One year, we raised $19,000 from the game and we used it to ship a container of goods for schools and libraries. We used $5,000 to refurbish 22 computers for community computer centers. We distributed the rest of the money among our orphanages to feed the children. We are looking for a similar amount this year from ticket sales.

Screen Shot 2022-07-31 at 10.13.55 AMIf you have never attended a game in a private box, you have missed a sumptuous affair, with great food and a super view in the air-conditioned comfort of a private box (below is a picture taken from one of those private boxes). The experience is topped off by the dessert cart on wheels, featuring all manner of rich and sweet treats. In a sense, you can come to the ball park this year and 'pig out' with the Pittsburgh Pirates, for the benefit of those who do not have the same privileged luxury.

The tickets will go on a first-come, first-served basis.  You can pay with a credit card, via PayPal, through my app or website, or by check (payable to PurposeQuest International). All contributions are tax-deductible (minus the cost of the game tickets). Maybe you can't go but can pay for someone else to attend the game? Or perhaps you will give something to help increase the total amount donated for those in need. However you are led, you have six weeks to act, or until the tickets are gone - then you can simply give to help.

Write me today and I will put your name on the ticket list, or just donate to a worthy cause, and I will work to distribute the money when I go over to Africa later this year. Thanks for your help and let's make this an event to remember for those present and for those who will benefit.

Church Leader Devotion 4: Hard Work

As we continue to examine Paul's remarks to the Ephesian elders, we see that Paul concluded his sermon with these words: Screen Shot 2022-07-30 at 7.32.22 AM

"You yourselves know that these hands of mine have supplied my own needs and the needs of my companions.  In everything I did, I showed you that by this kind of hard work we must help the weak, remembering the words the Lord Jesus himself said: ‘It is more blessed to give than to receive'" (Acts 20:34-35).

Paul didn't see leadership as a means to profit or gain, but as an expression of service. He worked as a tent maker so he could pay his own expenses (and those of his team) and did so to set an example of hard work that would help the weak. Who were the weak? It was those who would have assumed that Paul was being paid to do what he did and thus was nothing more than a hired worker, thus dismissing him as just another traveling teacher who were common in those days. Paul devised this strategy in direct response to Jesus' words, "it is more blessed to give than receive."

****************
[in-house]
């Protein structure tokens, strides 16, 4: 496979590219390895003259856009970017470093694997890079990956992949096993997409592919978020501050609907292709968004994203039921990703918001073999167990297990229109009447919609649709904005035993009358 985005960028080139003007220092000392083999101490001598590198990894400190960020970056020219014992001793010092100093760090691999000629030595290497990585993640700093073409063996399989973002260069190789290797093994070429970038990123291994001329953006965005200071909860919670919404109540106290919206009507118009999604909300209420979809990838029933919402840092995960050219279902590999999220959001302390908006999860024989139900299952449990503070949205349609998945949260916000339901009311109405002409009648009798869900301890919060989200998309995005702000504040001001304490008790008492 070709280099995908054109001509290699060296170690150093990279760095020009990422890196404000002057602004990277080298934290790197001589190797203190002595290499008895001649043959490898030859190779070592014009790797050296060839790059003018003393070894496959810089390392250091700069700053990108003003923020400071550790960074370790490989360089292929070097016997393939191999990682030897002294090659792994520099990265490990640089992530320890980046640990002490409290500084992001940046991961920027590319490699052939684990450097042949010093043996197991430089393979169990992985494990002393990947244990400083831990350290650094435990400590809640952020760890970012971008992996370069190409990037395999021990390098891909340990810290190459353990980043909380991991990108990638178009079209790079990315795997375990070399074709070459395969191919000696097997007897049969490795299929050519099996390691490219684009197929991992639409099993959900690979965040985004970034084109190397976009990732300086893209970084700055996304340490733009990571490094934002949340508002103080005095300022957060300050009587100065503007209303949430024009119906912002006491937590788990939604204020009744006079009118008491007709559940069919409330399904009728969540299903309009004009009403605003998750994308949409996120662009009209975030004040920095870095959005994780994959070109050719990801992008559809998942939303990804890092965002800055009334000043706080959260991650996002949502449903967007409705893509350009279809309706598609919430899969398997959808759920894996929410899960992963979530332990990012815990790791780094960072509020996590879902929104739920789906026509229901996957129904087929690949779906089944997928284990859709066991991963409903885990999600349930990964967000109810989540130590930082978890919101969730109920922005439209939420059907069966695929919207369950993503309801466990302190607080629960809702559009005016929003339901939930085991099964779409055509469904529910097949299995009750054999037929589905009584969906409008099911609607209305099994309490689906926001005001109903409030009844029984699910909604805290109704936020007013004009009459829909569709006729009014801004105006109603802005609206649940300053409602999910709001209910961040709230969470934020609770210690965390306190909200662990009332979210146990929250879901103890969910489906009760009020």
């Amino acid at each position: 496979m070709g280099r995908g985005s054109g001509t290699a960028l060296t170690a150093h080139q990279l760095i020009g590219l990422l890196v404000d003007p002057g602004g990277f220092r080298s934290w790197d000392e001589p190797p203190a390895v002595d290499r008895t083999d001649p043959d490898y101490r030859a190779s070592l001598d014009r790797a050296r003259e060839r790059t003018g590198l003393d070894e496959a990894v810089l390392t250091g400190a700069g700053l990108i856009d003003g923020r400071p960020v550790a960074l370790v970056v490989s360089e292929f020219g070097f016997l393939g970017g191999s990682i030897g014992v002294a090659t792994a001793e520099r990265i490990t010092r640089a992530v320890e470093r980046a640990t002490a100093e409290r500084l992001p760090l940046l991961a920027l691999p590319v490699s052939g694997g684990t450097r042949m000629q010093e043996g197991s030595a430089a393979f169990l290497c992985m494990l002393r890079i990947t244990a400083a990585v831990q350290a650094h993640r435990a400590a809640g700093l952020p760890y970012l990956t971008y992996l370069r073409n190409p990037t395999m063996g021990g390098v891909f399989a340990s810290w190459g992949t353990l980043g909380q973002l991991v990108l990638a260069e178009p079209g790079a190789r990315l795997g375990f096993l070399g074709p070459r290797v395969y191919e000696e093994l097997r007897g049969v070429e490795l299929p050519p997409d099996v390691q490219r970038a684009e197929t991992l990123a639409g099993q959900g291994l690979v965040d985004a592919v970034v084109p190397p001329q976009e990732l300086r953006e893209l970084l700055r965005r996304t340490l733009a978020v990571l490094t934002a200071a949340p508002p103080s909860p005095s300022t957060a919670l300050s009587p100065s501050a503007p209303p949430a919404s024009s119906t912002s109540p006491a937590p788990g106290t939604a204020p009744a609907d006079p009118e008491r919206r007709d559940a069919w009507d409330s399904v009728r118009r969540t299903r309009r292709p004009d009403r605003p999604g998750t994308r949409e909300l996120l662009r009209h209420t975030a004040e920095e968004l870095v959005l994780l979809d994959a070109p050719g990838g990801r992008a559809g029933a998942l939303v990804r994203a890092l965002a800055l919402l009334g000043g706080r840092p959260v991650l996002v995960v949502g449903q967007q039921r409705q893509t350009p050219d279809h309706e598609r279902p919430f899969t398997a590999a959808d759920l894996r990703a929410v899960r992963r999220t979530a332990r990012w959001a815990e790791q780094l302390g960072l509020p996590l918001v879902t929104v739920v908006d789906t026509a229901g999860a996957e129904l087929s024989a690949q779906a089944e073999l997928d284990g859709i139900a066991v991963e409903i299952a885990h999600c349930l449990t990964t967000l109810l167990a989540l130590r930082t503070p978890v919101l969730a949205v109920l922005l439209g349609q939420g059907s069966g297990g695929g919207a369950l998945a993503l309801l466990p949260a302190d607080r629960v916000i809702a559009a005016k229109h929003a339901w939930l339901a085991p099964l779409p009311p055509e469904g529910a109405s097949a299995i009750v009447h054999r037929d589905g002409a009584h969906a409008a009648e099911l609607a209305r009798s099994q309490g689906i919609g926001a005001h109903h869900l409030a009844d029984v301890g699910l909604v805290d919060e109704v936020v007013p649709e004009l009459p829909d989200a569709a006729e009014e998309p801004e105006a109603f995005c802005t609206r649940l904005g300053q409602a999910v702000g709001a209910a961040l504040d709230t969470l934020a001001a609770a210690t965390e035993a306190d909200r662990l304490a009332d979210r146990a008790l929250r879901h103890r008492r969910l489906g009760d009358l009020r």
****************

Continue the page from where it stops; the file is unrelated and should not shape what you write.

Are you doing what you can to help the weak not take offense at your work and ministry? Are you "working hard," the root word in Greek being kopos, which when translated means "intense labor united with toil and trouble"? Do you see ministry as a means of financial gain or spiritual reward? Ask God to give you a strategy like Paul had that will meet you and your family's needs but will also set a good example that the ministry is not something to be used as a means to personal gain.

Church Leader Devotion 3: The Whole Counsel

As we continue to examine Paul's address to the Ephesian elders, we read his summary of his ministry values and approach Screen Shot 2022-07-27 at 1.19.11 AMwhen he was establishing a church in any venue:

"You know that I have not hesitated to preach anything that would be helpful to you but have taught you publicly and from house to house. I have declared to both Jews and Greeks that they must turn to God in repentance and have faith in our Lord Jesus" (Acts 20:20-21).

In these verses, we learn that Paul conducted both evangelism efforts to identify new believers and then preached "anything that would be helpful" to the converts. His goal was to equip the church for successful living, which was made up of moral and ethical directives consistent with a holy lifestyle, along with an appropriate understanding of the mystery of Godthat the gospel was now available to the Gentiles by grace. Paul summarized all this when he said,

"Therefore, I declare to you today that I am innocent of the blood of any of you. For I have not hesitated to proclaim to you the whole will of God" (Acts 20:26-27).